The FIFA reported that in the next Club World Cup, to be held in Qatar from February 1, will begin to test a sixth additional and permanent change, exclusively for cases of actual or probable concussions. In this way it will become the first international competition in which it is put into consideration to evaluate the results.
True to its style, before modifying any interpretation or change in the Laws of the Game, FIFA has proceeded to establish a protocol for an additional change to the five in force. Under the name of “Sports Concussion Assessment Tool (SCAT5)” aims to send a strong message to the doctors and the player, who, in case of doubt, should withdraw when they suffer a concussion during the match due to head collisions or a similar impact, thereby reducing pressure on the medical corps so that it is not forced to carry out a rapid evaluation without the appropriate means.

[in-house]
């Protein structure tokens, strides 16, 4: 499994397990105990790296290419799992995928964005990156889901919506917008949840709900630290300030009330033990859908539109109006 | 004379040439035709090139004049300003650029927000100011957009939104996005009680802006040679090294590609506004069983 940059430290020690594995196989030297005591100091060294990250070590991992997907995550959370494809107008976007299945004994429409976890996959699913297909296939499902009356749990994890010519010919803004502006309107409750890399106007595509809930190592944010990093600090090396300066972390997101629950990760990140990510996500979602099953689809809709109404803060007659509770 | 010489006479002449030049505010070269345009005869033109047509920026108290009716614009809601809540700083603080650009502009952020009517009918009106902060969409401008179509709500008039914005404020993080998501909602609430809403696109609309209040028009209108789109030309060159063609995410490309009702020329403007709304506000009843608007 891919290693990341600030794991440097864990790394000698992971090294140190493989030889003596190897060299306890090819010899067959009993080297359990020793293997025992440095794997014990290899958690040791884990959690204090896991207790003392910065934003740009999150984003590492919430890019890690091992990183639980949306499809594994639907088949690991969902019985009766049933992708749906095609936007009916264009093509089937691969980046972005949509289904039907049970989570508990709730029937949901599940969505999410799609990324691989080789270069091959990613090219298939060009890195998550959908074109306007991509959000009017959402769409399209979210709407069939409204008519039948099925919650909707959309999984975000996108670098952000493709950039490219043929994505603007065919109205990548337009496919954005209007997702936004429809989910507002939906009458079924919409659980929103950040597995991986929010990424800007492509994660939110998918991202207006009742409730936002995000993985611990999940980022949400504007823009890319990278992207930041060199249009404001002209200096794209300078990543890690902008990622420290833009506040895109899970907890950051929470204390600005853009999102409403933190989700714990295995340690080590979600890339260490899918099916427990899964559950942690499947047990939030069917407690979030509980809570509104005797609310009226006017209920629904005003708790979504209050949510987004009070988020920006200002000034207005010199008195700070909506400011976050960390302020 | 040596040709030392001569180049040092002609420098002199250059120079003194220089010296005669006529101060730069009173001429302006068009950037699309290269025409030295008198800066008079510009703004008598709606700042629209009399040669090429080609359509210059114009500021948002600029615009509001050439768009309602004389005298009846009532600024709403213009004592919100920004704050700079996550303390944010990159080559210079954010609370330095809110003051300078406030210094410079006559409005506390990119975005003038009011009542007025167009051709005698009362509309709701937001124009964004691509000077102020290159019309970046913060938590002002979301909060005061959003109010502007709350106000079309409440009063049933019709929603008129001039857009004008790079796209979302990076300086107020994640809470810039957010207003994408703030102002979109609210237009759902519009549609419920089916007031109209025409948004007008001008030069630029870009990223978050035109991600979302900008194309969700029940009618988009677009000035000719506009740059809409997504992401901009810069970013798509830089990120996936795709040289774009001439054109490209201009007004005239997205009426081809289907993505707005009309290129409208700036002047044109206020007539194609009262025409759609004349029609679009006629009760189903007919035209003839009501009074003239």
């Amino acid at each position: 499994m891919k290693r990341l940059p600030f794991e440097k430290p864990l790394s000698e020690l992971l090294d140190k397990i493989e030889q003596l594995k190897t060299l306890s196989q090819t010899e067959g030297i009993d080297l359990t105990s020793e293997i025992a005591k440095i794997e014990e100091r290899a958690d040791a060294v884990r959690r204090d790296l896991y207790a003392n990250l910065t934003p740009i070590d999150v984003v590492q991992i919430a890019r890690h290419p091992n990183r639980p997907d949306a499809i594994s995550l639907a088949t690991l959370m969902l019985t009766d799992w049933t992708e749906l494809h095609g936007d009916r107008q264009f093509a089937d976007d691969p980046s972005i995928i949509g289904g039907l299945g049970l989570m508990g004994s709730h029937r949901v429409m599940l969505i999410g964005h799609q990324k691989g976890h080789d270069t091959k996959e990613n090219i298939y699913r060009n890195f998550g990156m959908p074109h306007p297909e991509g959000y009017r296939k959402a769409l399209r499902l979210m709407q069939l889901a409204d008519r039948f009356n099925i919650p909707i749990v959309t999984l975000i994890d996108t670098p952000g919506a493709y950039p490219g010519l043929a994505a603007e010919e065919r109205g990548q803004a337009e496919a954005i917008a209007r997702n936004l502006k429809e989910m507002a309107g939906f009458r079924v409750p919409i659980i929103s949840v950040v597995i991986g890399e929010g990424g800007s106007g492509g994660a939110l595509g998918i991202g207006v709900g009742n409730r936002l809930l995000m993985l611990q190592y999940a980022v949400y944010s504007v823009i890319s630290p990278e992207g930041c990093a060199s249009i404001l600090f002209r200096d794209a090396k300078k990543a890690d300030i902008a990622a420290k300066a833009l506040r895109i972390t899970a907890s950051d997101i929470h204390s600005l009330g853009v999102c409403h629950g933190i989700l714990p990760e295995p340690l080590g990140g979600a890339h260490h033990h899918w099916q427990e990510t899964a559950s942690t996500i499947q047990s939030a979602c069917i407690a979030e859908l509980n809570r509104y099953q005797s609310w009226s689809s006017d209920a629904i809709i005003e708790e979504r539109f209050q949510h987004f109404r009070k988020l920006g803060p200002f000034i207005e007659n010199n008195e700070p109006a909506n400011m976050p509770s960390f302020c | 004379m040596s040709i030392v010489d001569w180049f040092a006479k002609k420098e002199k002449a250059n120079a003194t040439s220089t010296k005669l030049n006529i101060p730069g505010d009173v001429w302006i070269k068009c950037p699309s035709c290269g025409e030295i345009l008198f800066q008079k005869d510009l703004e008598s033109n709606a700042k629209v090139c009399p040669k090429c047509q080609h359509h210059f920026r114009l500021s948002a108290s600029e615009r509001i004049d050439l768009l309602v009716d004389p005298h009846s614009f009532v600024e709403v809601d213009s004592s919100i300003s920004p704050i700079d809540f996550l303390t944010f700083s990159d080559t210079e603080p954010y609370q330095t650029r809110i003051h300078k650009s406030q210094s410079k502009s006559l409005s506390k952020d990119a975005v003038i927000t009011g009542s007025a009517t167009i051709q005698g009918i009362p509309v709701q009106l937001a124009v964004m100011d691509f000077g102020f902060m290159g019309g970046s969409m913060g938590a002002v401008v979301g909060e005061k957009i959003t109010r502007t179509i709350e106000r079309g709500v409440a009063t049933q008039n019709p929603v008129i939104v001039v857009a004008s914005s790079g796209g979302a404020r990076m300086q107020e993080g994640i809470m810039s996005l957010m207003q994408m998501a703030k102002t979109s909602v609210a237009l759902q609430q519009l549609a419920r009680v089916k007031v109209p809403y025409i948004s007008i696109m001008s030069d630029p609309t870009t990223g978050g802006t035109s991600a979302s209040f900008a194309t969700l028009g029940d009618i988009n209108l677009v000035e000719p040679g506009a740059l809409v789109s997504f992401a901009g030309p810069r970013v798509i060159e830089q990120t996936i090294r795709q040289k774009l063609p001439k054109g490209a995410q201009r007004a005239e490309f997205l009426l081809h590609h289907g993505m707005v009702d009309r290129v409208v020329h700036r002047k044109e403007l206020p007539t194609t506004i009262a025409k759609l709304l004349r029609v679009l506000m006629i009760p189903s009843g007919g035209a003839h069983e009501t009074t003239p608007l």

This test that will take place in the Club World Cup, which will be played during the first half of February in Qatar, tries to prevent the player from suffering a second concussion during the match, which could have very serious consequences. In addition, it highlights that the player will leave the game to protect his health, but that will not be a numerical or tactical disadvantage for his team.
The modification is simple to operate and can be applied to all levels of football, including those categories where there are no qualified doctors or medical personnel on the pitch.
The decision was made after careful consultation with groups of concussion experts, team doctors, player representatives, coaches, competition organizers, referees and experts on the Laws of the Game. This benefit can only be applied once per team and throughout the game.
FIFA has invited national member associations and confederations (through their federations) to join that wish to participate in trials similar to the one in Qatar. Then the experiences will be collected to arrive at a more complete evaluation and add fundamentals to give it the final approval.
On January 20, the Premier League had already agreed to introduce additional substitutions for concussions in its competitions.
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